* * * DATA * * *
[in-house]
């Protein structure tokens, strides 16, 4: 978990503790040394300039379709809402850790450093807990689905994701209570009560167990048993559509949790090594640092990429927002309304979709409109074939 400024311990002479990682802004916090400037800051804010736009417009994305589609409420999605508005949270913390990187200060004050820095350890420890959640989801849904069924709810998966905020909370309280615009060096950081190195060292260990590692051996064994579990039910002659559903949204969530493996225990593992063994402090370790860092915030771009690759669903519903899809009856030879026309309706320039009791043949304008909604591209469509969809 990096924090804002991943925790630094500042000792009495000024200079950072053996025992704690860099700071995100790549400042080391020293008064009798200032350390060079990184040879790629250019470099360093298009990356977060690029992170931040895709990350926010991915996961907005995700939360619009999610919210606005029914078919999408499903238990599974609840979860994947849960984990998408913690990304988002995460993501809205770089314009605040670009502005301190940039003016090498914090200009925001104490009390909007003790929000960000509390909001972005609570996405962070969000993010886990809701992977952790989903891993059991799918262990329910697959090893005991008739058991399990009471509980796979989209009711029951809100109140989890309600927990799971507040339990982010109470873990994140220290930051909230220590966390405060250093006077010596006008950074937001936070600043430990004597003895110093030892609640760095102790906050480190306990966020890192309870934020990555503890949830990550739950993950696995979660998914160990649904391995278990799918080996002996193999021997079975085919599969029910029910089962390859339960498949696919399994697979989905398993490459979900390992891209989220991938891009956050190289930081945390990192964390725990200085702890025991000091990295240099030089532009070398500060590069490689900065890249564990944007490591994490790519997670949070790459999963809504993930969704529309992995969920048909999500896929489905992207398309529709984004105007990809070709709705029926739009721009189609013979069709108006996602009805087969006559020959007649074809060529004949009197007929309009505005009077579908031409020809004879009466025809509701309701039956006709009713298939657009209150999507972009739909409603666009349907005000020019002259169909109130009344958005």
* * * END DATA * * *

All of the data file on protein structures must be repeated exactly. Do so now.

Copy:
[in-house]
């Protein structure tokens, strides 16, 4: 978990503790040394300039379709809402850790450093807990689905994701209570009560167990048993559509949790090594640092990429927002309304979709409109074939 400024311990002479990682802004916090400037800051804010736009417009994305589609409420999605508005949270913390990187200060004050820095350890420890959640989801849904069924709810998966905020909370309280615009060096950081190195060292260990590692051996064994579990039910002659559903949204969530493996225990593992063994402090370790860092915030771009690759669903519903899809009856030879026309309706320039009791043949304008909604591209469509969809 990096924090804002991943925790630094500042000792009495000024200079950072053996025992704690860099700071995100790549400042080391020293008064009798200032350390060079990184040879790629250019470099360093298009990356977060690029992170931040895709990350926010991915996961907005995700939360619009999610919210606005029914078919999408499903238990599974609840979860994947849960984990998408913690990304988002995460993501809205770089314009605040670009502005301190940039003016090498914090200009925001104490009390909007003790929000960000509390909001972005609570996405962070969000993010886990809701992977952790989903891993059991799918262990329910697959090893005991008739058991399990009471509980796979989209009711029951809100109140989890309600927990799971507040339990982010109470873990994140220290930051909230220590966390405060250093006077010596006008950074937001936070600043430990004597003895110093030892609640760095102790906050480190306990966020890192309870934020990555503890949830990550739950993950696995979660998914160990649904391995278990799918080996002996193999021997079975085919599969029910029910089962390859339960498949696919399994697979989905398993490459979900390992891209989220991938891009956050190289930081945390990192964390725990200085702890025991000091990295240099030089532009070398500060590069490689900065890249564990944007490591994490790519997670949070790459999963809504993930969704529309992995969920048909999500896929489905992207398309529709984004105007990809070709709705029926739009721009189609013979069709108006996602009805087969006559020959007649074809060529004949009197007929309009505005009077579908031409020809004879009466025809509701309701039956006709009713298939657009209150999507972009739909409603666009349907005000020019002259169909109130009344958005």